# 2 cos sin

(3.14)

(3.15) (3.16)

where θ is the orientation of the Gabor filter,fis the frequency of the cosine wave, σxand σ yare the standard deviations of the Gaussian envelope along thexand yaxes, respectively, and xθ and yθ define thexandyaxes of the filter coordinate frame, respectively.

Figure 3.3: An even-symmetric Gabor filter in the spatial domain.

The Gabor filter is applied to the fingerprint image by spatially convolving the image with the filter. The convolution of a pixel (i, j) in the image requires the corresponding orientation value O(i,j) and ridge frequency value F(i, j) of that pixel. Hence, the application of the Gabor filterGto obtain the enhanced imageEis performed as follows:

(3.17)

where O is the orientation image, F is the ridge frequency image, N is the normalized fingerprint image, and wx and wy are the width and height of the Gabor filter mask, respectively.

The filter bandwidth, which specifies the range of frequency the filter responds to, is determined by the standard deviation parametersσ xand σy. Since the bandwidth of the filter is tuned to match the local ridge frequency, then it can be deduced that the parameter selection of σ xand σyshould be related with the ridge frequency. However, in the original

2 2

2 2

### 2

algorithm by Hong et al., σx and σ ywere empirically set to fixed values of 4.0 and 4.0, respectively.

A drawback of using fixed values is that it forces the bandwidth to be constant, which does not take into account the variation that may occur in the values of the ridge frequency.

For example, if a filter with a constant bandwidth is applied to a fingerprint image that exhibits significant variation in the frequency values, it could lead to non-uniform enhancement or other enhancement artefacts. Thus, rather than using fixed values, I have chosen the values of σ xand σ yto be a function of the ridge frequency parameter, which are defined as:

(3.18) (3.19)

whereFis the ridge frequency image,kxis a constant variable for σ x, andkyis a constant variable for σ y. This allows a more adaptable approach to be used, as the values of σ xand σ ycan now be specified adaptively according to the local ridge frequency of the fingerprint image.

Furthermore, in the original algorithm, the width and height of the filter mask were both set to fixed values of 11. The filter size controls the spatial extent of the filter, which ideally should be able to accommodate the majority of the useful Gabor waveform information.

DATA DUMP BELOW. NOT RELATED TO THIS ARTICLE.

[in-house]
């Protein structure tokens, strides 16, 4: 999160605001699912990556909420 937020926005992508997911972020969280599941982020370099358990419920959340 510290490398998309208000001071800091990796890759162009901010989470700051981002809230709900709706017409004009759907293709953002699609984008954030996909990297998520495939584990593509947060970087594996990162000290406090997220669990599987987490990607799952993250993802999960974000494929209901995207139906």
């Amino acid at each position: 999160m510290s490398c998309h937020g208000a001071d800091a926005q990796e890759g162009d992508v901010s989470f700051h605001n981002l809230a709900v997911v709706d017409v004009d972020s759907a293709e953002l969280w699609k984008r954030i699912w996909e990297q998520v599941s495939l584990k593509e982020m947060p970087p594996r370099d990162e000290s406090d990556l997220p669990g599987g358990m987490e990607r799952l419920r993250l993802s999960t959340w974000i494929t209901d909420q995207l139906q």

However, a fixed filter size is not optimal in that it does not allow the accommodation of Gabor waveforms of different sized bandwidths. Hence, to allow the filter size to vary according to the bandwidth of the Gabor waveform, I have set the filter size to be a function of the standard deviation parameters:

(3.20) (3.21)

where wxand wyare the width and height of the Gabor filter mask, respectively, and σx and σy are the standard deviations of the Gaussian envelope along the x and y axes,

x x

y y

x x

y y

### =

3.2.6 Binarization

Most minutiae extraction algorithms operate on binary images where there are only two levels of interest: the black pixels that represent ridges, and the white pixels that represent valleys. Binarization is the process that converts a grey level image into a binary image. This improves the contrast between the ridges and valleys in a fingerprint image, and consequently facilitates the extraction of minutiae.

One useful property of the Gabor filter is that it has a DC component of zero, which means the resulting filtered image has a mean pixel value of zero. Hence, straightforward binarization of the image can be performed using a global threshold of zero. The binarisation process involves examining the grey-level value of each pixel in the enhanced image, and, if the value is greater than the global threshold, then the pixel value is set to a binary value one;

otherwise, it is set to zero. The outcome is a binary image containing two levels of information, the foreground ridges and the background valleys.

3.2.7 Thinning

The final image enhancement step typically performed prior to minutiae extraction is thinning. Thinning is a morphological operation that successively erodes away the foreground pixels until they are one pixel wide. A standard thinning algorithm [7] is employed, which performs the thinning operation using two sub iterations. This algorithm is accessible in MATLAB via the `thin' operation under the bwmorph function. Each sub iteration begins by examining the neighbourhood of each pixel in the binary image, and based on a particular set of pixel-deletion criteria, it checks whether the pixel can be deleted or not. These sub iterations continue until no more pixels can be deleted.

The application of the thinning algorithm to a fingerprint image preserves the connectivity of the ridge structures while forming a skeletonised version of the binary image.

This skeleton image is then used in the subsequent extraction of minutiae. The process involving the extraction of minutiae from a skeleton image will be discussed in the next chapter.

3.3 EXPERIMENTAL RESULTS

All the methods and algorithms described in this dissertation were implemented using MATLAB V7.0. When testing the performance of the enhancement algorithm, the computational time was not measured. The aim of the experimental results section is to illustrate the results of each stage in the enhancement algorithm and to assess how well each stage performs.

Original Image Segmented Image Normalized Image

Orientation Image Ridge Frequency Image Filtered Image

Enhanced Image